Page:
Academy of Applied Science
Banking on Our Future
by Don Kelly, Chief Executive Officer
I suppose it's human nature to compartmentalize things, to place them in pre-defined slots like CD caddies or those snugly concave spool-holders in sewing drawers. You know, like Elton John goes here, NSYNC goes there; white thread, black thread and so on. We see this in the business world, too, as Wall Street defines our economy with reference to the tech sector, the banking sector, energy; the Wall Street Journal devotes whole sections to these theoretical divisions. Constant categorizing may keep our world organized, but it has some subtle influences one might not recognize.
Recently, for example, I happened to mention some gifts the Academy had received in support of our Young Inventors' Program." When I noted that two of our most recent donations came from the Merrimack County Savings Bank and the Bank of New Hampshire, the response was: Banks are not part of the tech sector. Why would they be interested in
I'm rarely ready with a thoughtful response in cases such as this; actually I'm more inclined to what the French refer to as stairway wit, meaning that I might think of a comeback long after leaving the room. But, in this case, I was prepared. I'd actually had the same curious debate only days before-with myself, in fact. Undoubtedly, my own decades of living with the ultimate categorization scheme, the US Patent Classification System with its more than 400,000 finite slots for every kind of technology one could imagine, brought me to that same knee-jerk question: Don't banks do financial stuffnot technology? Even though I knew otherwise, prejudices run deep.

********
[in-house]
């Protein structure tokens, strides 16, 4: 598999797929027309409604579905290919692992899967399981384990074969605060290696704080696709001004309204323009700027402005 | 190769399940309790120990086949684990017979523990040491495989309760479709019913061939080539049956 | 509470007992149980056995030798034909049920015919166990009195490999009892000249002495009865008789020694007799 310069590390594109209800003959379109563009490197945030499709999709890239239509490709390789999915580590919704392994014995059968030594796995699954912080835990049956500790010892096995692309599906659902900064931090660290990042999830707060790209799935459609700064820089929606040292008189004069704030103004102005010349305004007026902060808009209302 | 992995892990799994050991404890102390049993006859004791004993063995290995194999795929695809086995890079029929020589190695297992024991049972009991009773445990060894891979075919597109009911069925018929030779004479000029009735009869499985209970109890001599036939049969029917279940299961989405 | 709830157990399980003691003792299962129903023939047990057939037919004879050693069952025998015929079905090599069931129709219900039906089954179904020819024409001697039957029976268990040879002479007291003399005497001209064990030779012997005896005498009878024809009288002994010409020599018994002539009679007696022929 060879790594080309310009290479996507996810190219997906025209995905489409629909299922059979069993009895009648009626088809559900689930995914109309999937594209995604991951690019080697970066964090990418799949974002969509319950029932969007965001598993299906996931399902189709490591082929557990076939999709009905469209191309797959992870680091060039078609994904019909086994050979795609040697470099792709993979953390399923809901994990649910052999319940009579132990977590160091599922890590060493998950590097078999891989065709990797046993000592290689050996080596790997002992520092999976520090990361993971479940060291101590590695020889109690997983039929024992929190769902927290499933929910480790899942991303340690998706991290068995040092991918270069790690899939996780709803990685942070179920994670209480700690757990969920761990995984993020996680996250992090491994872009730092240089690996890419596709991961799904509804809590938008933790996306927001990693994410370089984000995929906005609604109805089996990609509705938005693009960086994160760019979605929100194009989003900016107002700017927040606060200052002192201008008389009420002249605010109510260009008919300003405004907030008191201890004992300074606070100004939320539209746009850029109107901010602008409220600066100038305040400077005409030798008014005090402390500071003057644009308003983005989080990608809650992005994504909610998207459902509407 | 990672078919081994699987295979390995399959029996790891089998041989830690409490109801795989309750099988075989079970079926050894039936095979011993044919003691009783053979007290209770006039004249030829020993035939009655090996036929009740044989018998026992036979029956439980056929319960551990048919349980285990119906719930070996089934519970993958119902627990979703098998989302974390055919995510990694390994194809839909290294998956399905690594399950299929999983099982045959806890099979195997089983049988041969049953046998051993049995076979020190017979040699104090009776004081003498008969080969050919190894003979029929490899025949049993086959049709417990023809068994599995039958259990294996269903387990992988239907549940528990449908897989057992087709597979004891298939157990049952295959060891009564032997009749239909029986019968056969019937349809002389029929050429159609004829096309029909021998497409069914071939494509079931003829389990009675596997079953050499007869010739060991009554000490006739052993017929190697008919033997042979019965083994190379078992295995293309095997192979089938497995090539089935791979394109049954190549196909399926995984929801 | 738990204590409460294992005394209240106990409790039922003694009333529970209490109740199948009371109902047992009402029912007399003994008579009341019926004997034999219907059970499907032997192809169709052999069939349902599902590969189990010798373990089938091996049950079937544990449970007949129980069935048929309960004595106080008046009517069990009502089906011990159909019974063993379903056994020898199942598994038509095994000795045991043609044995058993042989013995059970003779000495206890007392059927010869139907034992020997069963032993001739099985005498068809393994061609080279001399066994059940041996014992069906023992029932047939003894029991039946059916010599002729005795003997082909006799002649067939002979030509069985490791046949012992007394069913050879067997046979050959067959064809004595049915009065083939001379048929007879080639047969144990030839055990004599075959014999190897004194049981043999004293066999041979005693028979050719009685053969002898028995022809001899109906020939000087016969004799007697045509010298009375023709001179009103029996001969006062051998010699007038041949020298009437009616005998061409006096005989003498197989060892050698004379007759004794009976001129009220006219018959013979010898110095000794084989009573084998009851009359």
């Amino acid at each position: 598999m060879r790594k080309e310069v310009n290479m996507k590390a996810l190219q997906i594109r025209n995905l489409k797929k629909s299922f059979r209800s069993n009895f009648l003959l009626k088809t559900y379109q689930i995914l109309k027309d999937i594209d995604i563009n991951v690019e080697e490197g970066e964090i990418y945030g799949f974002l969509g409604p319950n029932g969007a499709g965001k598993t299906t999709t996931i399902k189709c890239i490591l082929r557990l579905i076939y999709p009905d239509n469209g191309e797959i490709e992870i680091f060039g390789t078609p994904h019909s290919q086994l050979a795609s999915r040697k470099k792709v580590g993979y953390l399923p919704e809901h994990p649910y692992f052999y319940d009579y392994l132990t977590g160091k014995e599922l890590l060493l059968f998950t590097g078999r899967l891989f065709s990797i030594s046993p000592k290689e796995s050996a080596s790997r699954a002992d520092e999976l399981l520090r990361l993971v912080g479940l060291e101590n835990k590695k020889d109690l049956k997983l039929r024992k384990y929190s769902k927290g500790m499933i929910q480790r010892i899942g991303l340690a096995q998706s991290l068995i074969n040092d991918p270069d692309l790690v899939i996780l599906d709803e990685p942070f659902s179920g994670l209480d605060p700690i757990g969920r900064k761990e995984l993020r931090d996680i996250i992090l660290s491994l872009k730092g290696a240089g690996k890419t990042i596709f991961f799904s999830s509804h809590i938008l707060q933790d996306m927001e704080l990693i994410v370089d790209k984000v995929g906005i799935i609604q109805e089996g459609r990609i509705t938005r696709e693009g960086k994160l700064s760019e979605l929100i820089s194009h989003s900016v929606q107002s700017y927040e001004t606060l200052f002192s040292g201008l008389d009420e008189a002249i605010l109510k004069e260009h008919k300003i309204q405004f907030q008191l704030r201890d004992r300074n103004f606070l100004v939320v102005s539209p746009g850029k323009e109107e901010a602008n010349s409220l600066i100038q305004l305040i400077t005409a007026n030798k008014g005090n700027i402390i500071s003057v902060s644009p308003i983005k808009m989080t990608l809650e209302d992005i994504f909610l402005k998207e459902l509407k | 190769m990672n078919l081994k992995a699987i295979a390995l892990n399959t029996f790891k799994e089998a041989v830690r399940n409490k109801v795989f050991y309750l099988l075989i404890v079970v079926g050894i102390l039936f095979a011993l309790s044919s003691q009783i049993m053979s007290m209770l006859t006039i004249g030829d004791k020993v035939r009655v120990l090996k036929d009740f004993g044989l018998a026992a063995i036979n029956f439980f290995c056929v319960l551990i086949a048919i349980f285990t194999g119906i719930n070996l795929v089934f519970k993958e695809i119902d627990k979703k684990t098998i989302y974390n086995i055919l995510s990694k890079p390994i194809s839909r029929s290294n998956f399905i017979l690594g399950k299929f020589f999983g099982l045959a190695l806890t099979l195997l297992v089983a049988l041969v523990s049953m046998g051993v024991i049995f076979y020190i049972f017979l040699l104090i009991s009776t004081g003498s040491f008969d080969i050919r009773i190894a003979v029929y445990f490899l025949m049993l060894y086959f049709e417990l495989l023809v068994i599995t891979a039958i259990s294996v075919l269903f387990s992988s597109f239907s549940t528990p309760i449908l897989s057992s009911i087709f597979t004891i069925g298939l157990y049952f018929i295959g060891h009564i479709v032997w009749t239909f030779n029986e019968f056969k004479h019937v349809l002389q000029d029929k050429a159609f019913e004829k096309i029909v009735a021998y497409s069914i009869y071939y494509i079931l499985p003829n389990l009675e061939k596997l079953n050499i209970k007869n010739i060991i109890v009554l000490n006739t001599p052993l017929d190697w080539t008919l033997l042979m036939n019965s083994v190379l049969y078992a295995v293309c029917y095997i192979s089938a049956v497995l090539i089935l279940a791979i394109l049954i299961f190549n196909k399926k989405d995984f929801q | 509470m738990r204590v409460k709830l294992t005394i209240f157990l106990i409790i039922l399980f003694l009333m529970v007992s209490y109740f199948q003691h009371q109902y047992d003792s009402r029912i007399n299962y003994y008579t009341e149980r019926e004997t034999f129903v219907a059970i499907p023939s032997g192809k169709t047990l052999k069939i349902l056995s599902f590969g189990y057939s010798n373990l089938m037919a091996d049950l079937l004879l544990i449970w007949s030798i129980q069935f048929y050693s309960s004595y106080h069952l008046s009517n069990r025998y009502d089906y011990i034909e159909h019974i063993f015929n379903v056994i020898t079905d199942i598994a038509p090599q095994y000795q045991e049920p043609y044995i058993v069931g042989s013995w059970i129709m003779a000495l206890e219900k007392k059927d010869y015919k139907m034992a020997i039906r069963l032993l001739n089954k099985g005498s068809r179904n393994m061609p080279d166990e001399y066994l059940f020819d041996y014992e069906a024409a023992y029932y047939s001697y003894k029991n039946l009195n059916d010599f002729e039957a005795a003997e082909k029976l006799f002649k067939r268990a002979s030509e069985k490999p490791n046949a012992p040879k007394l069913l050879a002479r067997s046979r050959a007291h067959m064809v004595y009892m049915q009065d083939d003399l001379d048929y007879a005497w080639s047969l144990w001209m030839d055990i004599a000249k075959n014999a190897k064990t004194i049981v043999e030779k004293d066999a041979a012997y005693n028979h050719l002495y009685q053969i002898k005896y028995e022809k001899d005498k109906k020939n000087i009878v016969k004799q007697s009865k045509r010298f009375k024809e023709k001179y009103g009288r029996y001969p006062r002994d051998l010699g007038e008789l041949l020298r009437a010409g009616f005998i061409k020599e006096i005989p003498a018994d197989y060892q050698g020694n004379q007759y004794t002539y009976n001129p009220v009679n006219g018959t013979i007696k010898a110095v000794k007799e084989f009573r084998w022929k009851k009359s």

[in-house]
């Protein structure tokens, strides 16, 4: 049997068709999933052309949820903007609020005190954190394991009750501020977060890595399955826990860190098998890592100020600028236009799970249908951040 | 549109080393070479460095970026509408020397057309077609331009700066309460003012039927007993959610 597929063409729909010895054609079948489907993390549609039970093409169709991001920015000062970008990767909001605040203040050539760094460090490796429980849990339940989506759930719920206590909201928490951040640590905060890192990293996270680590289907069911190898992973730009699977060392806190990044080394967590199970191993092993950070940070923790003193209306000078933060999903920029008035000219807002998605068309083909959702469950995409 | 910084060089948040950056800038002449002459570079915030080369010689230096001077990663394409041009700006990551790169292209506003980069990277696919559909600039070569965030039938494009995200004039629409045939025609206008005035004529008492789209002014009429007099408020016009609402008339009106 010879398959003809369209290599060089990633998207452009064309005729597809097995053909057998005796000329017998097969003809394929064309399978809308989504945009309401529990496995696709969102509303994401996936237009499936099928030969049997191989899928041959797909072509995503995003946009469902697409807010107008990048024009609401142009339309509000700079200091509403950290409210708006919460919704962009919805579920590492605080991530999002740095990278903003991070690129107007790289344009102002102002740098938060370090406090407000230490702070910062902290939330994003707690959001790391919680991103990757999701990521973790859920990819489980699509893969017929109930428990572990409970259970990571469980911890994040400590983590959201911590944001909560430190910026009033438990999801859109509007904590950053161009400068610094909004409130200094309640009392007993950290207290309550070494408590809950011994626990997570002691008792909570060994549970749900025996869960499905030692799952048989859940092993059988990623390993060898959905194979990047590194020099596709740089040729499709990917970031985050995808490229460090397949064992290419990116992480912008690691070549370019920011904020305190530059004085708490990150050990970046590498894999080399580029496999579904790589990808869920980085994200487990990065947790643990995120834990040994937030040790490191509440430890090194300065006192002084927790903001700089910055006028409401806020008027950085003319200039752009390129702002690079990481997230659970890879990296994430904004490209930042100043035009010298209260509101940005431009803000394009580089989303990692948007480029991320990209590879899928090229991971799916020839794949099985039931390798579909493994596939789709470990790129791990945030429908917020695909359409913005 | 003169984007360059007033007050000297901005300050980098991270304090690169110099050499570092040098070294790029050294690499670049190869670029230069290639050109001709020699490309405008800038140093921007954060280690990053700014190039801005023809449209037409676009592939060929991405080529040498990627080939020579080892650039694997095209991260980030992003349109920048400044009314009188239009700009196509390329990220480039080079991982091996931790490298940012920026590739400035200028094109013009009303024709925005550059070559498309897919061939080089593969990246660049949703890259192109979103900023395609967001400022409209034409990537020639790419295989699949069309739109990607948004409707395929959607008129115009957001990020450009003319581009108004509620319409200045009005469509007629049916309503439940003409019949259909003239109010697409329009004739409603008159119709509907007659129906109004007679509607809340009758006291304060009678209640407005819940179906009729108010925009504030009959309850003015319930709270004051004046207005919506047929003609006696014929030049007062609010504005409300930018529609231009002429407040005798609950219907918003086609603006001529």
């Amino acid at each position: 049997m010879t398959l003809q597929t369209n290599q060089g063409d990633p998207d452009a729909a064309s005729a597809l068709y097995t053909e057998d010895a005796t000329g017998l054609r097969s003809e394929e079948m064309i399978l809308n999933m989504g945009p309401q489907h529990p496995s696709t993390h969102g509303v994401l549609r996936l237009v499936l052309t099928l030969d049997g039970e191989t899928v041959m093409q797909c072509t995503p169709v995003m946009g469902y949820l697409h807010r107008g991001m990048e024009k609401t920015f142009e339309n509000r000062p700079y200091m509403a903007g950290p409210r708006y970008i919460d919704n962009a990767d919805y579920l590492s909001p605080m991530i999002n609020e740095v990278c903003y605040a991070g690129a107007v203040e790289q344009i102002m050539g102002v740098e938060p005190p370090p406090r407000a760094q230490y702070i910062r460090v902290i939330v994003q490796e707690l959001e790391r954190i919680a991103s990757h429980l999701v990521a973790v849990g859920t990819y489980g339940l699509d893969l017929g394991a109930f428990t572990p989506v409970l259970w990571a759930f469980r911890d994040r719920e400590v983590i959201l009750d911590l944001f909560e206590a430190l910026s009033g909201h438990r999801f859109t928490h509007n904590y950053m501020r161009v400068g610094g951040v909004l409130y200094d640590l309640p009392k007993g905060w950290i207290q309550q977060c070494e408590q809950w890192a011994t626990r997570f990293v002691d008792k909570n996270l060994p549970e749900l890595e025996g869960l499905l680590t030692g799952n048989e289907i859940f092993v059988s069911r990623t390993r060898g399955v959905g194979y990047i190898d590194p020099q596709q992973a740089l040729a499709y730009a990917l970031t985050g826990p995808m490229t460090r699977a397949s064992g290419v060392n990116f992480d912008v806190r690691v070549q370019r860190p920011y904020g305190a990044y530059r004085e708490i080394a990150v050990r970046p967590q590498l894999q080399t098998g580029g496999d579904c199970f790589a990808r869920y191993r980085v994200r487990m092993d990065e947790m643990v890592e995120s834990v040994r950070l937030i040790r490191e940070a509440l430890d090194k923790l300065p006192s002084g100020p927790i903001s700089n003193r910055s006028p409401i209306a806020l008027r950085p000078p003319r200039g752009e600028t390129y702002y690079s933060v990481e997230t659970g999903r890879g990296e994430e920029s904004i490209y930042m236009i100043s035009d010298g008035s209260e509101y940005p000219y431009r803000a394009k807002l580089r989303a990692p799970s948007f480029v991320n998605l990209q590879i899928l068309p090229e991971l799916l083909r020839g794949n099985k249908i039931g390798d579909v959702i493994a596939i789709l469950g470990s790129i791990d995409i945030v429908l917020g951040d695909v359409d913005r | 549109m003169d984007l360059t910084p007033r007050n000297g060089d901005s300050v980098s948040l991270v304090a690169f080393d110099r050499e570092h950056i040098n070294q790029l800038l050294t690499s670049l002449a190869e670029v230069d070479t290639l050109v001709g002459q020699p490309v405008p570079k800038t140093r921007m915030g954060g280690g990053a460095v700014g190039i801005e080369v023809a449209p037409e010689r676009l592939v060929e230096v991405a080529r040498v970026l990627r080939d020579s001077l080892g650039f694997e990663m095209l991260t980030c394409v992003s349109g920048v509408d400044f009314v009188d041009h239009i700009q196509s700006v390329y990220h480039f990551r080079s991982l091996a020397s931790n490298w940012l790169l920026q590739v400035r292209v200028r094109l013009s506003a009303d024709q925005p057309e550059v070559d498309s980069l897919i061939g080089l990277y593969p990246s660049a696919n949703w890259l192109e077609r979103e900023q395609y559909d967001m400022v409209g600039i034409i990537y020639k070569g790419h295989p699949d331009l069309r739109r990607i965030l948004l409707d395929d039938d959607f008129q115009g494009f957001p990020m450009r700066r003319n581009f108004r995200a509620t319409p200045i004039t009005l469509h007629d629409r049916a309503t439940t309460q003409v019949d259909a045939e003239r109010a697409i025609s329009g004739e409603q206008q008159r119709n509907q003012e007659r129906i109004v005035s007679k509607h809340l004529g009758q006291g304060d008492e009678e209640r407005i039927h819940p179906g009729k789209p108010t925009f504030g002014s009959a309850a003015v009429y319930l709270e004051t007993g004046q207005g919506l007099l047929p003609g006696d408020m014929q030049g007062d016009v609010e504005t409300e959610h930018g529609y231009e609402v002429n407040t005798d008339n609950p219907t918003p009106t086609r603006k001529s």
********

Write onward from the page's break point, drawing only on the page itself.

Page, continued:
Of course banks not only enjoy invention; they thrive on it.
The first financial US patent was granted in 1799 to inventor Jacob Perkins. It was for a counterfeit note-detecting method. A quick text-search of the US Patent files for the keyword "bank" brings a document count of 51,934 US Patent grants since 1976. A search for patents including the narrower term "banking" draws a total of 5,754 hits. Those patents range from inventions involving ATMs, vaults, fingerprint registering, lock-timing devices, teller cage structures, and coin-sorters, all the way to something called "Hierarchical Model of Consumer Attributes for Targeting Content in a Privacy-preserving Manner." Care to know more? Ask inventor Kramer,
or read US Patent No. 6,327,574.
Yeah, but do bankers invent?
The best example of bank-based inventorship would be the teller who grew weary of number-crunching with stubby little pencils. He supplemented his banker's hours with night work in a machine shop and came up with the calculator. The year was 1888 when William Burroughs received US Patent No. 388,116. By 1926 the Burroughs Adding Machine Company had produced a million machines. Tellers everywhere gratefully surrendered their pencil stubs thanks to this thoughtful banker.
And, thanks to the gifts of the thoughtful bankers I mentioned, along with other support received and yet to come, many children will be afforded an opportunity to stretch their own imaginations, to test and sharpen their own inventive skills. Someday, their inventive ability will impact the lives of all of usin all our various sectors.
[We are grateful for contributions of any size to support our ambitious expansion of the award-winning Young Inventors' Program" to ensure a future labor pool stocked with innovative Americans. If you'd care to join us in banking on the future, contact the Academy at 603-228-4530 with your pledge of support.]